The IKEA hacking trend has an overwhelming presence on social media, Pinterest, YouTube tutorials and Twitter. The concept of customising the minimalist Swedish designs has swept the web due to the broad accessibility of the brand.
The website IKEAhackers was created back in 2006 as a way for Ikea fanatics to find all the great hacks in one handy place. Popular hacks include adding polka dot patterns and metallic edges to cabinets whereas the more complicated hacks involve creating room dividers from wardrobes and book cases.
As the hacking trend gained popularity and hit the mainstream, the website caught the attention of the IKEA legal team. In the summer, IKEA threatened legal action against the popular fan site. Because IKEA is trademarked, the company is granted to certain exclusive rights on words, symbols, phrases and designs. The Swedish furniture company sent a Cease and Desist letter to the creator and operator of IKEAhackers Jules Yap, requesting the URL be handed over. Yap, who has a Bachelor of Mass Communications from the University of Malaysia, left her full time job to keep up with the demands of the site. She blamed her naivety for the error. A true fan of IKEA, Yap understood the need for IKEA to protect their trademark but felt she was treated as if she headed up an organisation rather than just being a home blogger. Yap has been made to take down the adverts from the site which created a source of income and funded it.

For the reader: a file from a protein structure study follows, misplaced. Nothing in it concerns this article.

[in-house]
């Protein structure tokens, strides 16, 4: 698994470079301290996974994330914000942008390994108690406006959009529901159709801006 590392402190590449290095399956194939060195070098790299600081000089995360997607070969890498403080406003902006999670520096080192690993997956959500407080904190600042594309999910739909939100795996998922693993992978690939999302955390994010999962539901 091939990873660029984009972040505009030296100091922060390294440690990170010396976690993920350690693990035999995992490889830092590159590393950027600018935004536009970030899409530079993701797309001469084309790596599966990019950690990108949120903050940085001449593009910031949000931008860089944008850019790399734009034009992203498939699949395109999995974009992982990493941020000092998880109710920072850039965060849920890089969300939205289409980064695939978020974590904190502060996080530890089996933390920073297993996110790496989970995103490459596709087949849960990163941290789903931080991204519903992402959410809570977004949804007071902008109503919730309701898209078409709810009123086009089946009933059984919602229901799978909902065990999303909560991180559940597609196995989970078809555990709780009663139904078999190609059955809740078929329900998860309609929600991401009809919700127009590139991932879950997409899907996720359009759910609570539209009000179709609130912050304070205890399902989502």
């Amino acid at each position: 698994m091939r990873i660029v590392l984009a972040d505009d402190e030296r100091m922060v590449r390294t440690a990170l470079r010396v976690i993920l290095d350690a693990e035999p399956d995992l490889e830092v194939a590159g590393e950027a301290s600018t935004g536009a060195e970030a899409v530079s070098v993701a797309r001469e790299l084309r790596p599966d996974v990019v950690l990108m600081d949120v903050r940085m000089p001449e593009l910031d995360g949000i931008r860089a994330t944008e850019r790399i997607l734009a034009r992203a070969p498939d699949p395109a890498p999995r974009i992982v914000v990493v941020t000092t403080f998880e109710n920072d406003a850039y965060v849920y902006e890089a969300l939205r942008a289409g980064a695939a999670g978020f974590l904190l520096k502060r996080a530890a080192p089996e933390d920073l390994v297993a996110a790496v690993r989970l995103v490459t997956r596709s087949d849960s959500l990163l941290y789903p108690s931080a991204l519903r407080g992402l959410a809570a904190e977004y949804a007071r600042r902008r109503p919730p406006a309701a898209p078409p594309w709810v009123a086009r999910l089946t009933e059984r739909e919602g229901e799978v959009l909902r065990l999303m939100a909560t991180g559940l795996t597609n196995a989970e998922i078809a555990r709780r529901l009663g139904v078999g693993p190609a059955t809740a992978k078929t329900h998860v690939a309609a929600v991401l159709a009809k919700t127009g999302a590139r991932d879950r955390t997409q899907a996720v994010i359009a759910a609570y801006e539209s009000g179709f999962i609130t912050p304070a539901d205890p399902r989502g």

Yap used her site to explain the situation to the fellow IKEA hackers. Fans of the site showed their support by moving it to a new domain and signed up to a new mailing list to keep up to date with news. Jules later updated the site, relaying that due to the support from the IKEA hackers community, the retailer had contacted her to say they were rethinking its actions. IKEA invited Jules to The Netherlands to discuss the trademark dispute face-to-face to map out a solution together. Despite no recent updates, the website is still live with advertisements but a new domain is set to be launched.
IKEAhackers may be taking a trademark but the site promoted the brand in a positive way and encourages hackers to purchase from the store. Showcasing ideas on how to update and personalise Ikea’s designs to suit tastes, has been well received. The trend of customising IKEA pieces is not limited to this one site as top Vloggers show their viewers how they decorated their IKEA designs and Pinterest has a flood of IKEA hacks in their DIY section of the site.